You could do the job yourself, with a little guidance. The ropes should be changed to chains, which will last longer - plus, it's not as easy to find replacement rope as it is chain. I redid 31 windows at my last house, and it was a chore, but all that work succeeded in preserving its architectural integrity.
As for the glass, some hardware stores will install new glass in old windows, but you'll have to remove them and take them to the store, and the job will take awhile. Or, you might investigate the variety of ways in which those old windows can be made more energy-efficient, eliminating the need to buy new ones. Investigate those options before you make first contact with a carpenter or contractor.
Q: Some months back, I saw an answer you gave to a question about black algae on roofs. You recommended something called oxygen bleach, or to have a copper or zinc strip put on the highest point of the roof.
I am having trouble getting the oxygen bleach. Do you know where I might purchase it? Also, do you spray it on or scrub the stain with it? Any more information you have would be greatly appreciated.
A: Oxygen, or oxygenated, bleach is one way of removing the black algae that is being bred by the newest generation of asphalt roofing shingles. There are three types of oxygen bleaches widely available: hydrogen peroxide, sodium percarbonate, and sodium perborate.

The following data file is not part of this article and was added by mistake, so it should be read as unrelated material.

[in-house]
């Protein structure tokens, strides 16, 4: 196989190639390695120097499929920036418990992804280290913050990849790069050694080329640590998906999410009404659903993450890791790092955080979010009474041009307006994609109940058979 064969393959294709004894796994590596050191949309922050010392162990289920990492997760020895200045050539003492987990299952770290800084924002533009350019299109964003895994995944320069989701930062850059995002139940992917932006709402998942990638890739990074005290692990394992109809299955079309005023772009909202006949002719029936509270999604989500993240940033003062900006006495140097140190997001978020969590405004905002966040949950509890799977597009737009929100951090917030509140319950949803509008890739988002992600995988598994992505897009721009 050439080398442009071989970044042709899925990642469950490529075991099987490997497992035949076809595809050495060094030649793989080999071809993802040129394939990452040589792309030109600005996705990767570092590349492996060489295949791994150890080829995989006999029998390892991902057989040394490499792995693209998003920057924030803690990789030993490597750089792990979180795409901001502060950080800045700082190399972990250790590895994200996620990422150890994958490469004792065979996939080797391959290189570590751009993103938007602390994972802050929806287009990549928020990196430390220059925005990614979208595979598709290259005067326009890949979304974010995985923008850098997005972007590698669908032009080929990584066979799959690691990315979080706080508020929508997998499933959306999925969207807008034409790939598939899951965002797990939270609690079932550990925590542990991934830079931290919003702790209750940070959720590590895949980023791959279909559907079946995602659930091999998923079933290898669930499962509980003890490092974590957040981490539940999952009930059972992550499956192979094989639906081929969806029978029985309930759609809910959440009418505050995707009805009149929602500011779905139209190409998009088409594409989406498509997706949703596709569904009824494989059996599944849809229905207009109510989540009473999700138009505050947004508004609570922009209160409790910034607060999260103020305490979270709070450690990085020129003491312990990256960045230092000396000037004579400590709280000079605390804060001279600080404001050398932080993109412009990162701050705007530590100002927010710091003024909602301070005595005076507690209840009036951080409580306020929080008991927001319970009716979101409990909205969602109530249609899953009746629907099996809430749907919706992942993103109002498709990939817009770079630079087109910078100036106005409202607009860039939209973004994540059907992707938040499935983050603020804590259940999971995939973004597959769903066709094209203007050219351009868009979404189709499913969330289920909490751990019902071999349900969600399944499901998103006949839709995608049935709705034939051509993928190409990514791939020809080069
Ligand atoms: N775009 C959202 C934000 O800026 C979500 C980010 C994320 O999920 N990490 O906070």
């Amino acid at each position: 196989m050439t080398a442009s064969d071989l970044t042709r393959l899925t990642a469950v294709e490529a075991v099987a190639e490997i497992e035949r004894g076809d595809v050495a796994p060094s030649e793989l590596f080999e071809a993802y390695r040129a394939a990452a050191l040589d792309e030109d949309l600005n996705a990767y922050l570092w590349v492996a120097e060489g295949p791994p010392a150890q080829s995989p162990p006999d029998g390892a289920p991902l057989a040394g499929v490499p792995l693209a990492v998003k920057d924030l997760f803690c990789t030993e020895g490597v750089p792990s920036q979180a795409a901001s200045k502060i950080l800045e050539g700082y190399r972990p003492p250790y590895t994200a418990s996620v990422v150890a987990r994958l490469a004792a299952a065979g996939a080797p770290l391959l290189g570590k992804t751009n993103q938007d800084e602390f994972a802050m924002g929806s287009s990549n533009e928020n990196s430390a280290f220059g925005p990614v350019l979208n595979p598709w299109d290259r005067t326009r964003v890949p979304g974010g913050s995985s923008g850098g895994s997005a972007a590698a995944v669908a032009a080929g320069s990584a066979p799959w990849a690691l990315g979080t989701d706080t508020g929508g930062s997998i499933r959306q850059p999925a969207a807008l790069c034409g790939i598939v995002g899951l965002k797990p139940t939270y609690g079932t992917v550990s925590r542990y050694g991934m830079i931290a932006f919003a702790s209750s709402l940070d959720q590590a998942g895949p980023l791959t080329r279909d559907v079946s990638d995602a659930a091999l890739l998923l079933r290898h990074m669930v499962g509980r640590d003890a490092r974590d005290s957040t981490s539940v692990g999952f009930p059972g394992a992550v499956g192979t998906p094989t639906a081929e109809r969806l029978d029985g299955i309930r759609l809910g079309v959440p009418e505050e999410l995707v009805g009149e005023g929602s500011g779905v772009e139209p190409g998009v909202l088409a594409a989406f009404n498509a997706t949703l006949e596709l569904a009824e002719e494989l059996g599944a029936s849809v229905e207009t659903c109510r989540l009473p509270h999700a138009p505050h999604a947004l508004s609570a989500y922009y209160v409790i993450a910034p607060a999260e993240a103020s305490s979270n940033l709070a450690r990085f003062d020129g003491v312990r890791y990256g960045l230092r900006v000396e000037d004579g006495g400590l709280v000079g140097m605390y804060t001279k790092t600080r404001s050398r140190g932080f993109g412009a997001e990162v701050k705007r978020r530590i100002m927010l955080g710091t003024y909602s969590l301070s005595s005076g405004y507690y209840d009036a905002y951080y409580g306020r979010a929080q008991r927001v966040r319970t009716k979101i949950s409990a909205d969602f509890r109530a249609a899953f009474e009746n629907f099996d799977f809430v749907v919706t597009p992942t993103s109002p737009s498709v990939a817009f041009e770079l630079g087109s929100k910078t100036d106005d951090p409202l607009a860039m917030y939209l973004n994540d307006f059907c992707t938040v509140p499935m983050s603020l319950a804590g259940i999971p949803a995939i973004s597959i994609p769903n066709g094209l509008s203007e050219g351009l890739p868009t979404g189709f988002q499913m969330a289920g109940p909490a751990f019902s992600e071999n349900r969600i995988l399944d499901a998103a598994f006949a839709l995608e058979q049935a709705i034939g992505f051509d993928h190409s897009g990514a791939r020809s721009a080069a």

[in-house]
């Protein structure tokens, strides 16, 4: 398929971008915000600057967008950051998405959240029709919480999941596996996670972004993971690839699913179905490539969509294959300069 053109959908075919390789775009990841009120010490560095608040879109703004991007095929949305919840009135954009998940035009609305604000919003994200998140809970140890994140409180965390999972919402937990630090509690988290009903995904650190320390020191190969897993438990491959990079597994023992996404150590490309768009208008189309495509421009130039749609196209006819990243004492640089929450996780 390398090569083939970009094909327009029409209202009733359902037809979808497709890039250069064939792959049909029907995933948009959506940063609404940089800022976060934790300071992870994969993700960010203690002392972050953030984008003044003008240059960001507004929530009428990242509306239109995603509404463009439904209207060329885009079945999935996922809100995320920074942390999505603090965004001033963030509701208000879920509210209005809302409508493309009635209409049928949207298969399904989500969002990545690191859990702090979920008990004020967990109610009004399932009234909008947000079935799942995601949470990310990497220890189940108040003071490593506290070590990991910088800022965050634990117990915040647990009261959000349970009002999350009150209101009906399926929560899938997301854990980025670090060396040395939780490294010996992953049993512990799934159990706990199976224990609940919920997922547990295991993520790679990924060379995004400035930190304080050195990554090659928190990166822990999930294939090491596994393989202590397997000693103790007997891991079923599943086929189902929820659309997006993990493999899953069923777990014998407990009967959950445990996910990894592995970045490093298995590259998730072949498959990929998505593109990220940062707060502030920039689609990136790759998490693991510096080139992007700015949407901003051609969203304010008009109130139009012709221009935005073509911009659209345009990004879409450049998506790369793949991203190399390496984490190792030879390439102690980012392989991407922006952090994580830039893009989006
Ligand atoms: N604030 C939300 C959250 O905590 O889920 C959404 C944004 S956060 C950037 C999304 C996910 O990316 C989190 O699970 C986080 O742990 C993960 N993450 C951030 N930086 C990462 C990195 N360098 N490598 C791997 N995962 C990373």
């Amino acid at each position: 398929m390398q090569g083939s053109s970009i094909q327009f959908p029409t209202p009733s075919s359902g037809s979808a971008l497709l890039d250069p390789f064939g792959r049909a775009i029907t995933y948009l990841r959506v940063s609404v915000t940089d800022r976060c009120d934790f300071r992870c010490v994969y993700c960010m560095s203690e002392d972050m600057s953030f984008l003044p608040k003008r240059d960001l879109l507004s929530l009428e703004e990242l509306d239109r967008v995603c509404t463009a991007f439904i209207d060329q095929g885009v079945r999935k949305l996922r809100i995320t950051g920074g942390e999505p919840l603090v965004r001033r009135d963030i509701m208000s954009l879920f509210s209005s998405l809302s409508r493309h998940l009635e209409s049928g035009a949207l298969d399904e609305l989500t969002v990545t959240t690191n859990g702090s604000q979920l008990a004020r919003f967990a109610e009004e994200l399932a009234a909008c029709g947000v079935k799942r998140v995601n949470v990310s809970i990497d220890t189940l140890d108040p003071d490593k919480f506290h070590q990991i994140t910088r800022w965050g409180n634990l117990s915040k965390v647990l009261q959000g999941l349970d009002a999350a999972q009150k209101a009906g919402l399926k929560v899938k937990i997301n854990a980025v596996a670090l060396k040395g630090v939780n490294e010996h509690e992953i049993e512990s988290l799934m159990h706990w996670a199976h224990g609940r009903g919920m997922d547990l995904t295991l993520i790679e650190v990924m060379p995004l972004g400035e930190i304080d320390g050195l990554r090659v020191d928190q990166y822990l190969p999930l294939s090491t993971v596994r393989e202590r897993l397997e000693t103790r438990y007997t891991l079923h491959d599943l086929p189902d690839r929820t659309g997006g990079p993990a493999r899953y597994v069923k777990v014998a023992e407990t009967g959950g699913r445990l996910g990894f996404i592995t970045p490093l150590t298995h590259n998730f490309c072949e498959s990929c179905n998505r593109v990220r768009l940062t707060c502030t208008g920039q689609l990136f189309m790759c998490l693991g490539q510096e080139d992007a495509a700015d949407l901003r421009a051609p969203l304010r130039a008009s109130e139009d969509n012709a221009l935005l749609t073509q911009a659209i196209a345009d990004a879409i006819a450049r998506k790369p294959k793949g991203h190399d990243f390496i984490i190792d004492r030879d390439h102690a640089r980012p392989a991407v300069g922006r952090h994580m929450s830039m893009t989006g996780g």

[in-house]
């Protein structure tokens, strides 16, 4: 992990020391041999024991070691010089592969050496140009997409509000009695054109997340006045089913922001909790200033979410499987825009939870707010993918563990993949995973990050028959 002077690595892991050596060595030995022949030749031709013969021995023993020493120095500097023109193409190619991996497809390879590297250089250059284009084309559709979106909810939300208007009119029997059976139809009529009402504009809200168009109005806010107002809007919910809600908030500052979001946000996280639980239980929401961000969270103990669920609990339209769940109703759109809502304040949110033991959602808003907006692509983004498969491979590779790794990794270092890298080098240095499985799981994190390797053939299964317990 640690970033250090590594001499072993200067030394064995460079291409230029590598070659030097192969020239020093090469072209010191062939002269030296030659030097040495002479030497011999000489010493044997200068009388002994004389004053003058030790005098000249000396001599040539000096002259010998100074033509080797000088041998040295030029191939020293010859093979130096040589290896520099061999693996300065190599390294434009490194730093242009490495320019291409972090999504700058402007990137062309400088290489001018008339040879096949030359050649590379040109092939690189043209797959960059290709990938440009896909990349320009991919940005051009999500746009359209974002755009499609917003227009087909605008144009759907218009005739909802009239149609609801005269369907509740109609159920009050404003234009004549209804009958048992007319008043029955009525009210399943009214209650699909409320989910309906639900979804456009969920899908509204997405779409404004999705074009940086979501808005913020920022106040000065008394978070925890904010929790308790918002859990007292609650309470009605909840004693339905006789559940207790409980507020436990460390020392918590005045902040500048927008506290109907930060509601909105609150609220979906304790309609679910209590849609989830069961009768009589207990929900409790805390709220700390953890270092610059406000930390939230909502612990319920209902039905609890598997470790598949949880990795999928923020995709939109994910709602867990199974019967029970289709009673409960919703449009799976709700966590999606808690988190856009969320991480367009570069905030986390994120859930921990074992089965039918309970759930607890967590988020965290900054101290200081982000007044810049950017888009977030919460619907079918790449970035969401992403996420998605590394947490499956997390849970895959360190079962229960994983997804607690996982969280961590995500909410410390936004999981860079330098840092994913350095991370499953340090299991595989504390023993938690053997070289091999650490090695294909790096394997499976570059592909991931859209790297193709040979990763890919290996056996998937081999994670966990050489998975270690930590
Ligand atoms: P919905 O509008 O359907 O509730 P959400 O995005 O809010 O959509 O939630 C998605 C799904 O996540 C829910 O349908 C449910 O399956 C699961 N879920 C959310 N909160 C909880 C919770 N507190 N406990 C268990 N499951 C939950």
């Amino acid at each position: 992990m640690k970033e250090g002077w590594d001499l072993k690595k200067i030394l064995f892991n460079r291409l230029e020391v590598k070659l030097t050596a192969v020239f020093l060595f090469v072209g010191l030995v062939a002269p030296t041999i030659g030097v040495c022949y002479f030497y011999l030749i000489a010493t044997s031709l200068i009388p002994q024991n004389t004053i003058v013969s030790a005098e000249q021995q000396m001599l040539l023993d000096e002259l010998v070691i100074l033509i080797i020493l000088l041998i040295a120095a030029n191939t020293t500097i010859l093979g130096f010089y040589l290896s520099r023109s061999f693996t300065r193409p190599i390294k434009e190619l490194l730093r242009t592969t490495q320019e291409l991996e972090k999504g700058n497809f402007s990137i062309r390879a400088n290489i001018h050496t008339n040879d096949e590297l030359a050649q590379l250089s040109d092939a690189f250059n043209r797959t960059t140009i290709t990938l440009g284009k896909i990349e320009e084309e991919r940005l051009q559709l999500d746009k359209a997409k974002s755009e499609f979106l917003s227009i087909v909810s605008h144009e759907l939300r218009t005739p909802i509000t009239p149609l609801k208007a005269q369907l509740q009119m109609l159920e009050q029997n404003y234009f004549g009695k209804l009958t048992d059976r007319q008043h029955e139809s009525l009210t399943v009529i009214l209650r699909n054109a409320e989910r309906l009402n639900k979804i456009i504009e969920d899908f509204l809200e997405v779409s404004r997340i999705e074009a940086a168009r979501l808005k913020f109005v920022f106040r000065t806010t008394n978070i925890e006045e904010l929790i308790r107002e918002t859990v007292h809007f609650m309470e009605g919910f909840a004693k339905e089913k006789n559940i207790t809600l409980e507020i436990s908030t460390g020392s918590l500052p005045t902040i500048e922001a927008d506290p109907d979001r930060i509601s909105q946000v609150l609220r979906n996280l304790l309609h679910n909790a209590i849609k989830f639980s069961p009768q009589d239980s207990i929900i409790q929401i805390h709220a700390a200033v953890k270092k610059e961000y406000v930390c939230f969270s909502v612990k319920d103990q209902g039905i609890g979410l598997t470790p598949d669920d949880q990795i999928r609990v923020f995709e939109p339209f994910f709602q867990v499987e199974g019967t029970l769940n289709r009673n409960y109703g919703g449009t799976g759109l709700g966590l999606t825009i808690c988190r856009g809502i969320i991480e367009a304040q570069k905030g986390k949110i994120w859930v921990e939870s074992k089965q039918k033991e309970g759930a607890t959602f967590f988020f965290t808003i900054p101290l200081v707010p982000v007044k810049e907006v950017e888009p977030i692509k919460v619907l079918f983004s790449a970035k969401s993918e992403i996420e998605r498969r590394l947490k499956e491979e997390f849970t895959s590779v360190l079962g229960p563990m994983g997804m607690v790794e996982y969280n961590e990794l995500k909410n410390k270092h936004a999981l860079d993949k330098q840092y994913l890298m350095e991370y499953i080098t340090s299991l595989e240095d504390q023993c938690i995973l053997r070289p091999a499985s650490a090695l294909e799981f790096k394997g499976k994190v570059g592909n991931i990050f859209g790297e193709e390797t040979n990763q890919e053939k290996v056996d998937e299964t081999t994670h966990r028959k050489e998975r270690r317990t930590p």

OxiClean is oxygenated bleach and can be found in the laundry-detergent aisle at supermarkets. It may or may not work on black algae; I've never tried it. But for more information on what else is available, what the products on the market can do, and how much each costs, take a look at www.laundry-alternative.com.
The reason why oxygen bleach is recommended for cleaning algae is because chlorine bleach can damage the shingles. So can scrubbing them. To remove the algae, spray them with oxygenated bleach solution (the powdered variety and water, following the directions on the container), wait the recommended period, and then gently wash the shingles with a hose (don't power wash; it can damage the shingles and remove their granular coating).
Although a lot of roofing manufacturers won't acknowledge that their shingles provide food for algae, many others and a growing number of roofers do. To prevent algae growth, roofers nail copper and zinc strips at the peaks so that rain washing over the strips produces metal salts that kill the algae on the shingles below. Some manufacturers are impregnating their shingles with copper and zinc to accomplish the same result.
Have questions for Alan J. Heavens? E-mail him at email@example.com or write him at The Inquirer, Box 8263, Philadelphia 19101.